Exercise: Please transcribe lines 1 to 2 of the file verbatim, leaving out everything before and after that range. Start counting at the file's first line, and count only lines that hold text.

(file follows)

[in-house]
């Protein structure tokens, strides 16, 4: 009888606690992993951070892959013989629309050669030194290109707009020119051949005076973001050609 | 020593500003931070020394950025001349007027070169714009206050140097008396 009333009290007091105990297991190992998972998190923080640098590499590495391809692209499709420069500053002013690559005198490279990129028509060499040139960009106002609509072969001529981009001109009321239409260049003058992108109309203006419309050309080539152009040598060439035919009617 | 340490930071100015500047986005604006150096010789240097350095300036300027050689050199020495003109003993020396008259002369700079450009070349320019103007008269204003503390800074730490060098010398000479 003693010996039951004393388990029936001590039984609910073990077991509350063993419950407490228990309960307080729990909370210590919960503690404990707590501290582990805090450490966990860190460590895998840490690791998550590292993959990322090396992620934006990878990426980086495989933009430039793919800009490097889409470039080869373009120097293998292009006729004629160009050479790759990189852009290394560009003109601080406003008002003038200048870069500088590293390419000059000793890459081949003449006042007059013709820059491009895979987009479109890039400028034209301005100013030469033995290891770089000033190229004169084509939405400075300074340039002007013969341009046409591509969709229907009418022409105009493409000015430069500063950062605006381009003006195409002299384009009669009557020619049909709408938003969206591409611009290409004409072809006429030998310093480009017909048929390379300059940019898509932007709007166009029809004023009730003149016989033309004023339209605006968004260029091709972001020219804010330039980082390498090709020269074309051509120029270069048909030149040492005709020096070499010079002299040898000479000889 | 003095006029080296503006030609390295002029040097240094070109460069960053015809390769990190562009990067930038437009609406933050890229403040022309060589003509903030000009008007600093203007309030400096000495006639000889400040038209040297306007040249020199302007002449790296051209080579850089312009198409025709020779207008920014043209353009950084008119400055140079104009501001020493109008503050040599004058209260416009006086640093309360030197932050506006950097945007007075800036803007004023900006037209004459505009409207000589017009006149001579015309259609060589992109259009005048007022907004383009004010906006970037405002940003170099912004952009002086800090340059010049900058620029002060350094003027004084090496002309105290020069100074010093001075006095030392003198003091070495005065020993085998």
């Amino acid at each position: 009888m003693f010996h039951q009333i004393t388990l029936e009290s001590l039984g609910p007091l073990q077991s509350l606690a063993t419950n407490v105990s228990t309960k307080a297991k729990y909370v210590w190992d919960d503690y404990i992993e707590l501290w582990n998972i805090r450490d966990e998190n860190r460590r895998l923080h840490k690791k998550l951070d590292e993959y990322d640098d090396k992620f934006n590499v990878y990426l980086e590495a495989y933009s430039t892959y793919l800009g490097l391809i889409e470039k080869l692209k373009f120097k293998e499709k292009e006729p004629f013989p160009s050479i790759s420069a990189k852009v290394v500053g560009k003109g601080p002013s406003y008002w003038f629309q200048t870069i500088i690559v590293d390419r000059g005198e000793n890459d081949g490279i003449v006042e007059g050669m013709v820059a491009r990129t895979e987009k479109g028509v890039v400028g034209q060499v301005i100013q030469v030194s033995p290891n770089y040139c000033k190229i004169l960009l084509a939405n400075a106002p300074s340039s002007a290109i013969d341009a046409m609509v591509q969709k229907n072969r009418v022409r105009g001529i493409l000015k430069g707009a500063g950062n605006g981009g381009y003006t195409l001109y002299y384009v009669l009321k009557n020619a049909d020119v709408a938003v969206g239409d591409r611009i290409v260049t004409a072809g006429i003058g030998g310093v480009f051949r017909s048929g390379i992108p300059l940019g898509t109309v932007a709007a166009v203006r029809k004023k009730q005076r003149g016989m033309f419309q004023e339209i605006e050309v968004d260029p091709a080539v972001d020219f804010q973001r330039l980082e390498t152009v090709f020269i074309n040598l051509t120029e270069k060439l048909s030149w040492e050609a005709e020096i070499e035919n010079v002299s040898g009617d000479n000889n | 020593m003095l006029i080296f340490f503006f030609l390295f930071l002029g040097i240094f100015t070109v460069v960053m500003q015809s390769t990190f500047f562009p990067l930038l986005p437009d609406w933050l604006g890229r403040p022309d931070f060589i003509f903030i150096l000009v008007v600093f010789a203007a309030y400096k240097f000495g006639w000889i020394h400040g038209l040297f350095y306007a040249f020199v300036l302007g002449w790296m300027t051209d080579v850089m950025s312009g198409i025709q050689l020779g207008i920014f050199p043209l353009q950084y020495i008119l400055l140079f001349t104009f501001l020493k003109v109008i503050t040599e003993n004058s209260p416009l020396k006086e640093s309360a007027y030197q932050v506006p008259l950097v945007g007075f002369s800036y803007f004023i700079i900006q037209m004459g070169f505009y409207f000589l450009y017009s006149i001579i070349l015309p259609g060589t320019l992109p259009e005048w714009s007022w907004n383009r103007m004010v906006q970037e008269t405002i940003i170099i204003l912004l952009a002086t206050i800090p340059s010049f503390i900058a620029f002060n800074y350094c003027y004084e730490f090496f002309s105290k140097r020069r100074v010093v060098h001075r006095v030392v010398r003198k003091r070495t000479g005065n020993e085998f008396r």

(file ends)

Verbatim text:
[in-house]
């Protein structure tokens, strides 16, 4: 009888606690992993951070892959013989629309050669030194290109707009020119051949005076973001050609 | 020593500003931070020394950025001349007027070169714009206050140097008396 009333009290007091105990297991190992998972998190923080640098590499590495391809692209499709420069500053002013690559005198490279990129028509060499040139960009106002609509072969001529981009001109009321239409260049003058992108109309203006419309050309080539152009040598060439035919009617 | 340490930071100015500047986005604006150096010789240097350095300036300027050689050199020495003109003993020396008259002369700079450009070349320019103007008269204003503390800074730490060098010398000479 003693010996039951004393388990029936001590039984609910073990077991509350063993419950407490228990309960307080729990909370210590919960503690404990707590501290582990805090450490966990860190460590895998840490690791998550590292993959990322090396992620934006990878990426980086495989933009430039793919800009490097889409470039080869373009120097293998292009006729004629160009050479790759990189852009290394560009003109601080406003008002003038200048870069500088590293390419000059000793890459081949003449006042007059013709820059491009895979987009479109890039400028034209301005100013030469033995290891770089000033190229004169084509939405400075300074340039002007013969341009046409591509969709229907009418022409105009493409000015430069500063950062605006381009003006195409002299384009009669009557020619049909709408938003969206591409611009290409004409072809006429030998310093480009017909048929390379300059940019898509932007709007166009029809004023009730003149016989033309004023339209605006968004260029091709972001020219804010330039980082390498090709020269074309051509120029270069048909030149040492005709020096070499010079002299040898000479000889 | 003095006029080296503006030609390295002029040097240094070109460069960053015809390769990190562009990067930038437009609406933050890229403040022309060589003509903030000009008007600093203007309030400096000495006639000889400040038209040297306007040249020199302007002449790296051209080579850089312009198409025709020779207008920014043209353009950084008119400055140079104009501001020493109008503050040599004058209260416009006086640093309360030197932050506006950097945007007075800036803007004023900006037209004459505009409207000589017009006149001579015309259609060589992109259009005048007022907004383009004010906006970037405002940003170099912004952009002086800090340059010049900058620029002060350094003027004084090496002309105290020069100074010093001075006095030392003198003091070495005065020993085998």